Each program determines who is eligible. In some schools students in 9th grade can start taking courses, while in other schools students might need sophomore or junior status. The courses can be offered at the high school (before or after the regular school day) or on the college campus. There will most likely be a limit to the type and number of courses you can take each semester.
How early can students graduate from college by doing this?
Imagine the possibilities! A student in a dual enrollment program that is allowed to start in
10th grade and take two classes per semester each semester through senior year will have completed twelve college courses and accumulated 36 college credits (assuming each course is 3 credits) by the time s/he graduates from high school. This student could enter college with sophomore status and potentially graduate in three years. You can literally save tens of thousands of dollars on college tuition and college costs by participating in high school dual enrollment programs.
AP courses are courses that are taught in high school that can count as college level courses if students receive a certain score on the final exam. Unlike dual enrollment programs, AP courses are not offered by colleges. The AP program was developed by the College Board, the same folks who run the SAT. There are more than 30 courses available and high schools must follow the curriculum developed by the College Board and be approved to teach the course as an AP course. All AP courses may not be available at a particular high school. However, there may be an opportunity to take AP courses at another school or online during the regular school day.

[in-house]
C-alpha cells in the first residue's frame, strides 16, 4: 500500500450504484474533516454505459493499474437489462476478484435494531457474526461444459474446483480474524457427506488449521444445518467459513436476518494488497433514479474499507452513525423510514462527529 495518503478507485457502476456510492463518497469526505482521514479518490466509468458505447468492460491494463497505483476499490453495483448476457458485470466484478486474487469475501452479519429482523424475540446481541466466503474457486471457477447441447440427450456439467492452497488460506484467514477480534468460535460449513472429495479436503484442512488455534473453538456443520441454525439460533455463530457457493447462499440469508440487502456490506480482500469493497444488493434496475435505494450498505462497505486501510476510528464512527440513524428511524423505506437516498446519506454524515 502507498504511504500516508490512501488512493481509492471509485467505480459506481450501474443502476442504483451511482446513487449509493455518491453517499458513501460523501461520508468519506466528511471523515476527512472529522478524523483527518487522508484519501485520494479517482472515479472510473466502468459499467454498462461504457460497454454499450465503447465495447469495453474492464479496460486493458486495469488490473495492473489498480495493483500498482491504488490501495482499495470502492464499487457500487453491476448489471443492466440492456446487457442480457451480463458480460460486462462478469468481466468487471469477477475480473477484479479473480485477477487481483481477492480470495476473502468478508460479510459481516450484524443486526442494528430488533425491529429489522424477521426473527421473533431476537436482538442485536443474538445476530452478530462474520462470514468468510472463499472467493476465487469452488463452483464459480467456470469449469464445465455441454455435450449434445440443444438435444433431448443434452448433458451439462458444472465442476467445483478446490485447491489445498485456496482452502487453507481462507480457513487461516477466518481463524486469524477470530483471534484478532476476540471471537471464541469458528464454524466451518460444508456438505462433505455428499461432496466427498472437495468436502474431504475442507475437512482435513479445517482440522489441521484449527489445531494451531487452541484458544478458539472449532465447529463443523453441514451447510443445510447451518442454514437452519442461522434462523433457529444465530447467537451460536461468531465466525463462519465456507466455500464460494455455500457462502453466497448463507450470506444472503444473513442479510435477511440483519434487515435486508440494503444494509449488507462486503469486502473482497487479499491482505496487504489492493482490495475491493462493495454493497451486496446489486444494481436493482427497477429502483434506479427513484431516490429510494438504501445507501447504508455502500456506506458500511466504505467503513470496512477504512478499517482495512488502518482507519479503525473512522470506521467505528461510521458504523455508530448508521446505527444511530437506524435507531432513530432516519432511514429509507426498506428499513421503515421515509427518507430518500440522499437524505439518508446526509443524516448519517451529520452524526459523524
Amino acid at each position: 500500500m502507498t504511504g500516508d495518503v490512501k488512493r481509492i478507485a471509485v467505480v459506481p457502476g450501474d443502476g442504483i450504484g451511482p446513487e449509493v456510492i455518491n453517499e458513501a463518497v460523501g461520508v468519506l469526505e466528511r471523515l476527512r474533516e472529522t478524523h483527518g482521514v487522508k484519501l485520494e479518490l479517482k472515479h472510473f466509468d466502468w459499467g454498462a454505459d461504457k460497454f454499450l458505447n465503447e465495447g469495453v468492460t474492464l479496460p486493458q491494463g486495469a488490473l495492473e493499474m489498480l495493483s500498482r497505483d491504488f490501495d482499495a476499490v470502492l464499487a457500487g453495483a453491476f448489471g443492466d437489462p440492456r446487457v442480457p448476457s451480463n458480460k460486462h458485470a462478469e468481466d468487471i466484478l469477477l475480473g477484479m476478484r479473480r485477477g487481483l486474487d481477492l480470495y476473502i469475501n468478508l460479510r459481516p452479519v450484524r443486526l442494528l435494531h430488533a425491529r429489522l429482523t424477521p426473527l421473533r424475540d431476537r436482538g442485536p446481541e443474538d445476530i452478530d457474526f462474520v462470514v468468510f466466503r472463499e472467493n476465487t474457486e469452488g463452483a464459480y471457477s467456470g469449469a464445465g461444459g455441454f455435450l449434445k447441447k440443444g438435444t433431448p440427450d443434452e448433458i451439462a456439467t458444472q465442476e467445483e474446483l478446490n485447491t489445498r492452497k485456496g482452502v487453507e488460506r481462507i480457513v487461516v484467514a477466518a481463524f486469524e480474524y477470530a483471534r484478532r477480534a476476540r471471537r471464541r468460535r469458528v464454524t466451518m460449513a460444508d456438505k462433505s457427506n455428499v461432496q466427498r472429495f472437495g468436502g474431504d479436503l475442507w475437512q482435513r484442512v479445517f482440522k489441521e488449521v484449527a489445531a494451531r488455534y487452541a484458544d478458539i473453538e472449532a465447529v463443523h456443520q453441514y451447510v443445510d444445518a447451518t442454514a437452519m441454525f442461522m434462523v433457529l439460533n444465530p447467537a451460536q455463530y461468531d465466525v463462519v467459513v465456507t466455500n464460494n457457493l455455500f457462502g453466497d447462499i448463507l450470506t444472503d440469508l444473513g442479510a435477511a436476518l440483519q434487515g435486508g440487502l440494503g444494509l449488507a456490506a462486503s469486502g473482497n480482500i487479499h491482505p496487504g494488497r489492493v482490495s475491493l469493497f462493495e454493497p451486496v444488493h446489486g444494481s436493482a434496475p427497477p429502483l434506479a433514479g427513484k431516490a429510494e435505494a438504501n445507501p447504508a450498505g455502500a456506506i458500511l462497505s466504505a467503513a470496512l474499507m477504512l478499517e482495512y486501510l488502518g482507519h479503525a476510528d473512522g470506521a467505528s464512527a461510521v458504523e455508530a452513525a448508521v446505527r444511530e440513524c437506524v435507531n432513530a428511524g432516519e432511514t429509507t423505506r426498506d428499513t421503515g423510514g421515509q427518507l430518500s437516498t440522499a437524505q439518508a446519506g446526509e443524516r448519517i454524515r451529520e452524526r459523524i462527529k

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Most four-year colleges in the United States give college credit or advanced placement in college courses (or both) if students score anywhere from 3-5 (on a 5 point scale) on their AP exam. Each college is different. Some colleges may only grant credit if students score a 4 or 5 while other colleges may accept a score of 3. It’s important to check with the colleges that you are considering after graduating high school. The courses themselves do not have a cost attached to them, but students must pay to take the final exam. As of this writing the cost was $87 per exam. Waivers are usually available for those in need. Many students also purchase study guides to help them prepare for the exam.